Webster Dictionary

  1. Bronzeadjective

    an alloy of copper and tin, to which small proportions of other metals, especially zinc, are sometimes added. It is hard and sonorous, and is used for statues, bells, cannon, etc., the proportions of the ingredients being varied to suit the particular purposes. The varieties containing the higher proportions of tin are brittle, as in bell metal and speculum metal

  2. Bronzeadjective

    a statue, bust, etc., cast in bronze

  3. Bronzeadjective

    a yellowish or reddish brown, the color of bronze; also, a pigment or powder for imitating bronze

  4. Bronzeadjective

    boldness; impudence; "brass."

  5. Bronzenoun

    to give an appearance of bronze to, by a coating of bronze powder, or by other means; to make of the color of bronze; as, to bronze plaster casts; to bronze coins or medals

  6. Bronzenoun

    to make hard or unfeeling; to brazen

Freebase

  1. Bronze

    Bronze race is a term used by early 20th century Latin American writers of the indigenista and americanista schools to refer to the mestizo population that arose in America with the arrival of European colonists and their intermingling with the New World's indigenous Native American peoples. Mexican poet Amado Nervo wrote "La Raza de Bronce" as an elegiac poem in honor of former president Benito Juárez in 1902. Bolivian indigenista writer Alcides Arguedas used the term in his 1919 work, La Raza de Bronce, a study of the natives of the Andean altiplano. It was later used by Mexican luminary José Vasconcelos in La Raza Cósmica. The term was revived in the 1960s by Chicano ethnic group MEChA to refer to Latinos in the United States and the people in Mexico as a unified "race", similar to the black and white races. In this sense it is largely synonymous to the notion of the Chicano nation. The decision to call it a separate "race" may have been influenced by the contemporary negative views of "ethnic" or "nation" based nationalism and positive views of "race" based nationalism. The notion was first enunciated in the Plan Espiritual de Aztlan document.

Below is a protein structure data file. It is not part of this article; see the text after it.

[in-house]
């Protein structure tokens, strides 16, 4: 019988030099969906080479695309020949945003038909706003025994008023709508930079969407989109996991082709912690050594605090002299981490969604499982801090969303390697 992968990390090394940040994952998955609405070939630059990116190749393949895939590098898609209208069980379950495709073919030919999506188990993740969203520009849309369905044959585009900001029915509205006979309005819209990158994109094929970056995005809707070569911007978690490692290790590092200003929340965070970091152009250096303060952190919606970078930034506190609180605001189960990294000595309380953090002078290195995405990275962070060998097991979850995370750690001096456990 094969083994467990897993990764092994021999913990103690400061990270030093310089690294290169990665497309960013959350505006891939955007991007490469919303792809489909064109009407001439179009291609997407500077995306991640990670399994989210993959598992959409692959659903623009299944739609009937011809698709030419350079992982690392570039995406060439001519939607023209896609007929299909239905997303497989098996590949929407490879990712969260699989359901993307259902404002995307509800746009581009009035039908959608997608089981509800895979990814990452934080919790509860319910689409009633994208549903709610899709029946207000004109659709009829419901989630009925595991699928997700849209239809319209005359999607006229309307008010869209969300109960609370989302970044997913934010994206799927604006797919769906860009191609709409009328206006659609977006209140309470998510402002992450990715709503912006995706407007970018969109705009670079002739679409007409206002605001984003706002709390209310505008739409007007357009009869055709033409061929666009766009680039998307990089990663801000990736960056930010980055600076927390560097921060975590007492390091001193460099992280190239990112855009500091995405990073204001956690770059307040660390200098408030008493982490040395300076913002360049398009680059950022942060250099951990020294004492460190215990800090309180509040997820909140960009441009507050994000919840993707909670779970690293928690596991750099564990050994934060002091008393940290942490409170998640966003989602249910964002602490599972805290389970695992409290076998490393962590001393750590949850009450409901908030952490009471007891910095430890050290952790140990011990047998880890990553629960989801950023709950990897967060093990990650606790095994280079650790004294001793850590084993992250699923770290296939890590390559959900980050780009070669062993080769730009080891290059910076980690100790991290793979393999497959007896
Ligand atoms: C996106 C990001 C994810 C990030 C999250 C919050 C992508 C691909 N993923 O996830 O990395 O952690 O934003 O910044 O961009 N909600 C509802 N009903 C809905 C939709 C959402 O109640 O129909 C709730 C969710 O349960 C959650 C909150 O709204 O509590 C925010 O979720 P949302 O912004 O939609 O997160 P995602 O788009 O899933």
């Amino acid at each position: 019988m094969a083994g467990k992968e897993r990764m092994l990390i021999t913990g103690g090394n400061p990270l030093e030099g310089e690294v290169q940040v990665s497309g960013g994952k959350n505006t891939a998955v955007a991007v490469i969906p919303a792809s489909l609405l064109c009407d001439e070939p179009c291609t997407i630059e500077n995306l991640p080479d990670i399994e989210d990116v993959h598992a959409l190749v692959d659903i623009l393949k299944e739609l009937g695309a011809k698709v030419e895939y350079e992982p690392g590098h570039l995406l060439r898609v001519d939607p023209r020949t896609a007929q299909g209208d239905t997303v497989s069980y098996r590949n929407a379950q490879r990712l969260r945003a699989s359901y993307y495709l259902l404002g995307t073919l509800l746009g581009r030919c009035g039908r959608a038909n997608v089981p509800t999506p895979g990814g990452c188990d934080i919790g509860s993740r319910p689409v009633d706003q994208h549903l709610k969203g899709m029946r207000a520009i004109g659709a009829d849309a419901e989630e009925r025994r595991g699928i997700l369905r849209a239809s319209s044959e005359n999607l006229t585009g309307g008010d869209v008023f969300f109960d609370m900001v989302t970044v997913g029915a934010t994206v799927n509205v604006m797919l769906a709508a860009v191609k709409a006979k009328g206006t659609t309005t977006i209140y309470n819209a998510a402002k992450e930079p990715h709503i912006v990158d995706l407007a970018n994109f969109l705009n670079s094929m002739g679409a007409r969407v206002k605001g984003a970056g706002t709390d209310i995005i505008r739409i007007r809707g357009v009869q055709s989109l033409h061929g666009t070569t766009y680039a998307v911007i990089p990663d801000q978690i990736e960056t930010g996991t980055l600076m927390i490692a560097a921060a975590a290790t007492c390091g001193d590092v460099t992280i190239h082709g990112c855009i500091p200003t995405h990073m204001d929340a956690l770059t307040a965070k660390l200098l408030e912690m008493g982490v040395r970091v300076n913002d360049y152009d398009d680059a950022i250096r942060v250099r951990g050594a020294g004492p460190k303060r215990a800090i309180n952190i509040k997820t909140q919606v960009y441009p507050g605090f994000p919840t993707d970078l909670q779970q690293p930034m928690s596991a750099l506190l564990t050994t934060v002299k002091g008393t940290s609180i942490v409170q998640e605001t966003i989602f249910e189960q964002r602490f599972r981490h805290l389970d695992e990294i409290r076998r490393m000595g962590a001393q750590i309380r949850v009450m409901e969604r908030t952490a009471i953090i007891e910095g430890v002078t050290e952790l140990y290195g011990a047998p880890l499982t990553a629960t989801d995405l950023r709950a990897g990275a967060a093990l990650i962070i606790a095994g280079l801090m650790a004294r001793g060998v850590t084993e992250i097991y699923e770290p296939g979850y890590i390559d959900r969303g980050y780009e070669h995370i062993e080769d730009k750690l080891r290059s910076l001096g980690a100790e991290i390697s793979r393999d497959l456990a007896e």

Chambers 20th Century Dictionary

  1. Bronze

    bronz, n. an alloy of copper and tin used in various ways since the most ancient times: anything cast in bronze: the colour of bronze: (fig.) impudence.—adj. made of bronze: coloured like bronze.—v.t. to give the appearance of bronze to: (fig.) to harden.—adj. Bronzed, coated with bronze: hardened.—ns. Bronze′-steel, or Steel-bronze, a specially hardened bronze; Bronze′-wing, Bronze′-pi′geon, a species of Australian pigeon having wings marked with a lustrous bronze colour.—v.t. Bronz′ify, to make into bronze.—ns. Bronz′ing, the process of giving the appearance of bronze; Bronz′ite, a lustrous kind of diallage.—adj. Bronz′y, having the appearance of bronze.—Bronze age or period, a term in prehistoric archæology denoting the condition or stage of culture of a people using bronze as the material for cutting implements and weapons—as a stage of culture coming between the use of stone and the use of iron for those purposes—not an absolute division of time, but a relative condition of culture. [Fr.—It. bronzo—L. Brundusium, the modern Brindisi.]